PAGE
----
Out-Law News | 12 Sep 2017 | 4:07 pm | 3 min. read
The regulator advised consumers only to invest in ICOs if they are experienced investors, prepared to lose their "entire stake", and can be "confident in the quality of the ICO project itself (e.g. business plan, technology, people involved)". It described ICOs as "very high-risk, speculative investments".
ICOs are an increasingly popular way for businesses to raise money.
Typically, businesses will develop a digital token, such as their own proprietary virtual currency, and look to sell those tokens to investors in a bid to raise capital in return for existing cryptocurrency, such as Bitcoin, Ether or Ripple rather than fiat currency such as dollars, euros or pounds. The trade of these tokens is recorded using blockchain
Investors can in most cases sell on those tokens for profit on certain peer-to-peer exchange platforms should the value of the tokens increase. They are sometimes further incentivised into buying the tokens by being given the opportunity to share in profits generated from the business ventures that benefit from their investment.
In a new statement published on its website, the FCA warned, however, that it does not regulate most ICOs, with many based overseas, and that UK consumers are "extremely unlikely to have access to UK regulatory protections like the Financial Services Compensation Scheme or the Financial Ombudsman Service" should they choose to invest in such schemes.
The risk warning also highlighted price volatility and the potential for fraud in the ICOs market, and said prospective investors may be presented with "unbalanced, incomplete or misleading" information about the ICO they are being encouraged to invest in and would not receive a "regulated prospectus" which would highlight risks involved in investing to them.
"A sophisticated technical understanding is needed to fully understand the tokens’ characteristics and risks," the FCA said. "Typically ICO projects are in a very early stage of development and their business models are experimental. There is a good chance of losing your whole stake."
The rise of ICOs has prompted a regulatory response from a number of financial authorities around the world, including those based in the US, Hong Kong, Singapore and China. Prior to its latest statement, however, the FCA had only addressed the topic briefly in a discussion paper on distributed ledger technology it published in April.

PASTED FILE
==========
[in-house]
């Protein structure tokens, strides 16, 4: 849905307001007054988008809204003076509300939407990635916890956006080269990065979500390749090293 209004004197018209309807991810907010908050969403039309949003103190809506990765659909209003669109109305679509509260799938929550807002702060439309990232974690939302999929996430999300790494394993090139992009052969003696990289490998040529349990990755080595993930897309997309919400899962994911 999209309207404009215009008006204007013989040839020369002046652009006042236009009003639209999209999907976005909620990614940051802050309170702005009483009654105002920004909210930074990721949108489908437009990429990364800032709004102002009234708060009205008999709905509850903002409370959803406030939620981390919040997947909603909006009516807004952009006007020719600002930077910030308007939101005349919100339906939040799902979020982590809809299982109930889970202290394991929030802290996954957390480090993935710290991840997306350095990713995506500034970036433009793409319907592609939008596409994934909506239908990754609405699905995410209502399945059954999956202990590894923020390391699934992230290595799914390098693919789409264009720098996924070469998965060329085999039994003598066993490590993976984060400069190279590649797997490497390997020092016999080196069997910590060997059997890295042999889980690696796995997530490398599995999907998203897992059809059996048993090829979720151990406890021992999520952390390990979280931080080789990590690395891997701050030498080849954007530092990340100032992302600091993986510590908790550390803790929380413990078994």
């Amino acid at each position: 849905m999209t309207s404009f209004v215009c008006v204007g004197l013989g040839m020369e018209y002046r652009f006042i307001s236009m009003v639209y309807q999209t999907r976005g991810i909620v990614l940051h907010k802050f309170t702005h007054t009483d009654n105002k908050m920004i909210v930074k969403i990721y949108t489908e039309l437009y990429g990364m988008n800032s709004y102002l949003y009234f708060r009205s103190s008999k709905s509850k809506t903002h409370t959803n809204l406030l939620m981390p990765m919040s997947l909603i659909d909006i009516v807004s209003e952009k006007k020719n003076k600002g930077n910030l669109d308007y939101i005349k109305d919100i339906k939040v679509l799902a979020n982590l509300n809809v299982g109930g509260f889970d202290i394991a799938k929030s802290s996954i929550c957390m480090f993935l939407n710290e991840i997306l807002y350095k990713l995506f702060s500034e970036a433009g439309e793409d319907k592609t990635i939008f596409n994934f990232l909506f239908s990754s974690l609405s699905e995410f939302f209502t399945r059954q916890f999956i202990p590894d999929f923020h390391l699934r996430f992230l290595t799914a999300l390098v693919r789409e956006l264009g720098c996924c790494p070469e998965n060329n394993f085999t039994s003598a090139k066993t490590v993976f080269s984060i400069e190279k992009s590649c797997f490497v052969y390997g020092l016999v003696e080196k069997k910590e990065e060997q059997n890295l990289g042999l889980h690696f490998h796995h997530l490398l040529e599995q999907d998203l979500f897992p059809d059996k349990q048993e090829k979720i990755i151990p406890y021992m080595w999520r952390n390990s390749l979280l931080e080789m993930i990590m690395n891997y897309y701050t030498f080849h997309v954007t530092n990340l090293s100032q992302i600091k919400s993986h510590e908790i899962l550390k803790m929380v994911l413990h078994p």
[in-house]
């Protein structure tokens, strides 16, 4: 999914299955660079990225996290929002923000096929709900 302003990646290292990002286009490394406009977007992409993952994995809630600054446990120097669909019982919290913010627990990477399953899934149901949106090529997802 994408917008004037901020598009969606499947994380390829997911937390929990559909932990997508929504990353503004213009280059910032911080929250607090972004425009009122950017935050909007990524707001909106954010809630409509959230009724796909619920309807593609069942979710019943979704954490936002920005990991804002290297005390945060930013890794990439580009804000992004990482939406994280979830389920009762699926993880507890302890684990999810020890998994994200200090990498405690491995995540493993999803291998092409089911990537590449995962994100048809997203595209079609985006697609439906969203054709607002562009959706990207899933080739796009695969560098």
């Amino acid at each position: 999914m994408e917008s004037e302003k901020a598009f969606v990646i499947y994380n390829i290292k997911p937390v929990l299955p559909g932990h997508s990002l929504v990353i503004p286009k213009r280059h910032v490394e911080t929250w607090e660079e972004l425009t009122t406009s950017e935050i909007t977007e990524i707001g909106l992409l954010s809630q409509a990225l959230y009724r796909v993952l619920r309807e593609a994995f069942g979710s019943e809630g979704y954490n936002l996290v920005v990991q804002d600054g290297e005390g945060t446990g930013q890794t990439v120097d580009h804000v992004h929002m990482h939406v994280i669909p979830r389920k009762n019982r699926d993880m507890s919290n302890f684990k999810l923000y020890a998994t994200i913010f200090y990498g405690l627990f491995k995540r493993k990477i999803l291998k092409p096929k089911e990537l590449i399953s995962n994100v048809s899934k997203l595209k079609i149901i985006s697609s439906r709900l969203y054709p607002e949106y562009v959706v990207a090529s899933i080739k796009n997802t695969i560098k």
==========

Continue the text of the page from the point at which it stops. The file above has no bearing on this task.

In the paper, the FCA specifically asked firms to detail the legal and regulatory challenges they find "in fitting initial coin offerings into our regulatory framework". The FCA did not provide much in the way of its own views about how existing regulation is engaged by ICOs, but did state that ICOs could "fall into the regulatory perimeter" depending on "how they are structured".
In its latest statement, the FCA restated that the regulation of ICOs in the UK "can only be decided case by case".
It said: "Many ICOs will fall outside the regulated space. However, depending on how they are structured, some ICOs may involve regulated investments and firms involved in an ICO may be conducting regulated activities. Some ICOs feature parallels with Initial Public Offerings (IPOs), private placement of securities, crowdfunding or even collective investment schemes. Some tokens may also constitute transferable securities and therefore may fall within the prospectus regime."
"Businesses involved in an ICO should carefully consider if their activities could mean they are arranging, dealing or advising on regulated financial investments. Each promoter needs to consider whether their activities amount to regulated activities under the relevant law. In addition, digital currency exchanges that facilitate the exchange of certain tokens should consider if they need to be authorised by the FCA to be able to deliver their services," it said.
Expert in financial services and technology Luke Scanlon of Pinsent Masons, the law firm behind Out-Law.com, said some of the FCA's messaging could be construed as positive for businesses considering ICOs, but that further detail is required to clarify the regulatory position in the UK.
"What stands out to me in all of this is that while the FCA has made it abundantly clear that ICOs can be high risk, it has also made statements that may be taken as indications about the future of ICOs," Scanlon said. "Comments such as 'many ICOs will fall outside the regulated space' and 'you are extremely unlikely to have access to UK regulatory protections like the Financial Services Compensation Scheme or the Financial Ombudsman Service' are not firm affirmations that investors will not have recourse to regulatory protection."
"Given the recent explosion in ICOs it is understandable that the FCA has produced a one-page statement. However, those seriously investigating their future as a means of raising funds and investing will need to wait for the regulator to publish a more detailed analysis of the nuanced questions it raises or asks investors to consider, before moving forward with a sufficient amount of certainty," he said.